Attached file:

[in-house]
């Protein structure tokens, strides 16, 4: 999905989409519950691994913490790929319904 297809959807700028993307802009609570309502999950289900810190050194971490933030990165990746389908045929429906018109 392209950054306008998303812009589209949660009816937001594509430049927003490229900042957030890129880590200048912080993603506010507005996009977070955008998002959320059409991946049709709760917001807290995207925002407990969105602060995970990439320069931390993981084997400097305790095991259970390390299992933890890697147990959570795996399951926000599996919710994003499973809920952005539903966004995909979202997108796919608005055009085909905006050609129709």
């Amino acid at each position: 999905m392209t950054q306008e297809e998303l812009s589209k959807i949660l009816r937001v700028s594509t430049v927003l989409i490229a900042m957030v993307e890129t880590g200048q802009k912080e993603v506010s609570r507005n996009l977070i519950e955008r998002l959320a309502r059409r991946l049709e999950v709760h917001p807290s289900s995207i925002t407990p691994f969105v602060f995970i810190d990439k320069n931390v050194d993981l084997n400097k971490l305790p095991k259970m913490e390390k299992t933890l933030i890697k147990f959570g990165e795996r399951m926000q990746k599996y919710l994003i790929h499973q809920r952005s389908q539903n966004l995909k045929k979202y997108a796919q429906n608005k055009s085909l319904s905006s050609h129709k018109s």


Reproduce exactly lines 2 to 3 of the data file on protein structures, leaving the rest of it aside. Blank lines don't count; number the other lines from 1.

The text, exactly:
């Protein structure tokens, strides 16, 4: 999905989409519950691994913490790929319904 297809959807700028993307802009609570309502999950289900810190050194971490933030990165990746389908045929429906018109 392209950054306008998303812009589209949660009816937001594509430049927003490229900042957030890129880590200048912080993603506010507005996009977070955008998002959320059409991946049709709760917001807290995207925002407990969105602060995970990439320069931390993981084997400097305790095991259970390390299992933890890697147990959570795996399951926000599996919710994003499973809920952005539903966004995909979202997108796919608005055009085909905006050609129709």
């Amino acid at each position: 999905m392209t950054q306008e297809e998303l812009s589209k959807i949660l009816r937001v700028s594509t430049v927003l989409i490229a900042m957030v993307e890129t880590g200048q802009k912080e993603v506010s609570r507005n996009l977070i519950e955008r998002l959320a309502r059409r991946l049709e999950v709760h917001p807290s289900s995207i925002t407990p691994f969105v602060f995970i810190d990439k320069n931390v050194d993981l084997n400097k971490l305790p095991k259970m913490e390390k299992t933890l933030i890697k147990f959570g990165e795996r399951m926000q990746k599996y919710l994003i790929h499973q809920r952005s389908q539903n966004l995909k045929k979202y997108a796919q429906n608005k055009s085909l319904s905006s050609h129709k018109s």